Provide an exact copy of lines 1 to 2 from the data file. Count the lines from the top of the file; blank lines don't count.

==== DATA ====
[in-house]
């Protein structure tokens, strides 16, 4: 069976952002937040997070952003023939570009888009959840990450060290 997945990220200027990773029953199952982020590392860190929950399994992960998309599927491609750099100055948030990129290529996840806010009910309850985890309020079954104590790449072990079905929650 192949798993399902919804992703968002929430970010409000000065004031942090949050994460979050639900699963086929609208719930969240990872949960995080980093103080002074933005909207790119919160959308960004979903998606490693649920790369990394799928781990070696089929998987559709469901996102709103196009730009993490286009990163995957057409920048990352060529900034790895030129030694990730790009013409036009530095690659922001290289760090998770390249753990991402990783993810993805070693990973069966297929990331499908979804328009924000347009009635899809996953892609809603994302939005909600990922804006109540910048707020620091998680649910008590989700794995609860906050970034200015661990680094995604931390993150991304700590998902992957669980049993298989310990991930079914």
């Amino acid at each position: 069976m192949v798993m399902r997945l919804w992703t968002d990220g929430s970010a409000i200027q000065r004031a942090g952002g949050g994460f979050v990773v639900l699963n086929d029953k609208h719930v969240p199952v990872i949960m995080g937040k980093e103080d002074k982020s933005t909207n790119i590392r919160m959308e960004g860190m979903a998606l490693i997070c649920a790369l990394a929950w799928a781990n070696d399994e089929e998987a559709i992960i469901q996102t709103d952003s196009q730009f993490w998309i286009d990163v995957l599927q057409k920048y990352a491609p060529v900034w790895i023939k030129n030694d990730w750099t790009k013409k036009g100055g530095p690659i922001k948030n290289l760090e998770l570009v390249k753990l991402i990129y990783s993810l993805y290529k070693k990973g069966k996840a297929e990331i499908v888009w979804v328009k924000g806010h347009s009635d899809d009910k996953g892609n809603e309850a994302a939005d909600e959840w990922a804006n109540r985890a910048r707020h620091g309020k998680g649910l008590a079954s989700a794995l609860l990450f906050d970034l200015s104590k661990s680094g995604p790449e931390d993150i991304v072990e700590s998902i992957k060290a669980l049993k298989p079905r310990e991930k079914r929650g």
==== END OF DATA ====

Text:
[in-house]
């Protein structure tokens, strides 16, 4: 069976952002937040997070952003023939570009888009959840990450060290 997945990220200027990773029953199952982020590392860190929950399994992960998309599927491609750099100055948030990129290529996840806010009910309850985890309020079954104590790449072990079905929650 192949798993399902919804992703968002929430970010409000000065004031942090949050994460979050639900699963086929609208719930969240990872949960995080980093103080002074933005909207790119919160959308960004979903998606490693649920790369990394799928781990070696089929998987559709469901996102709103196009730009993490286009990163995957057409920048990352060529900034790895030129030694990730790009013409036009530095690659922001290289760090998770390249753990991402990783993810993805070693990973069966297929990331499908979804328009924000347009009635899809996953892609809603994302939005909600990922804006109540910048707020620091998680649910008590989700794995609860906050970034200015661990680094995604931390993150991304700590998902992957669980049993298989310990991930079914």